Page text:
As sea levels rise and temperatures soar, New York City is facing a tenuous future shaped by the challenges of climate change. Hard decisions are now being made about which neighborhoods to protect and which to empty in a retreat from the waterfront.
Starting in early December, the final month of Mayor Bill de Blasio’s administration, the city decided to move forward on one of its largest climate infrastructure plans, the controversial $1.45 billion East Side Coastal Resiliency Project (ESCR). Demolition crews began working around the clock to eliminate the southern half of East River Park, operating throughout the weekend in defiance of a temporary restraining order issued by a state appeals court judge.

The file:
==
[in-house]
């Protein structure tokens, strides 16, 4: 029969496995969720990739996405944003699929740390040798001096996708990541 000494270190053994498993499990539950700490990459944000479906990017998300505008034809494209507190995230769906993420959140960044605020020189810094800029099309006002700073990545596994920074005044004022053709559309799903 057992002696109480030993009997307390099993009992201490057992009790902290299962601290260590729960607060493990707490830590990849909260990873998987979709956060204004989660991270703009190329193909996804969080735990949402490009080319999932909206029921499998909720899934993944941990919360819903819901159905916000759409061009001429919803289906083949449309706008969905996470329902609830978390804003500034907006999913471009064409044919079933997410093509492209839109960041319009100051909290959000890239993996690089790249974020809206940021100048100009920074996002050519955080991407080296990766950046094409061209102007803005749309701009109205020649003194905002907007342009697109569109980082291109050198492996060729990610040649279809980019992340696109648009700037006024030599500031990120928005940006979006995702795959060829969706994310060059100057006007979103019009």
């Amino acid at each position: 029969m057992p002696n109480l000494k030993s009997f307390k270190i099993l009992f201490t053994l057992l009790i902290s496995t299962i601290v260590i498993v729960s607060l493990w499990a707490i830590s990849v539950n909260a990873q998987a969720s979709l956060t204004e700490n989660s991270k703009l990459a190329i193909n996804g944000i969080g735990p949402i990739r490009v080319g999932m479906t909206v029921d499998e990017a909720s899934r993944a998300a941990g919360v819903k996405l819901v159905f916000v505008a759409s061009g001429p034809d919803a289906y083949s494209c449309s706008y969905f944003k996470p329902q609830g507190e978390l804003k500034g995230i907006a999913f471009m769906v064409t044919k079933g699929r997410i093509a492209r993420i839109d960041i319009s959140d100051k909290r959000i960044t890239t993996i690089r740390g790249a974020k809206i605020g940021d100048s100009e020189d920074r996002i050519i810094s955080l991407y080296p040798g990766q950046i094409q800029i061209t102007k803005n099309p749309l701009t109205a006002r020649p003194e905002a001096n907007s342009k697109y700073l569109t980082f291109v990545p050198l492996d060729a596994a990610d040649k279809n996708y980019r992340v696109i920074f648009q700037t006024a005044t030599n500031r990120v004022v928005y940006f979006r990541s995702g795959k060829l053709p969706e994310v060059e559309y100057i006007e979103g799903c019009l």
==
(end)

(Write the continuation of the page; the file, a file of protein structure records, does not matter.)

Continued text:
The rushed destruction of this much-loved 82-year-old waterfront park was met with immediate outrage, condemnation and protests. Under constant police protection, the workers continued to chainsaw hundreds of mature trees, rip out ballfields and tennis courts and demolish the park’s historic amphitheater. On December 16, the restraining order was rejected by an appeals court, giving the city a free hand. By then, the damage had already been done.
When complete, the ESCR project will remove the entire landscape of East River Park, destroying 991 trees and burying the park’s 57-acre footprint under eight feet of landfill. A new park will be built on top of this enormous storm surge barrier, including planting 1,800new, immature trees. The city expects this barrier will be completed in 2026 and that it will help protect the Lower East Side from storm surges until at least 2050. By then, if sea levels rapidly rise, the park may need to be demolished and raised again.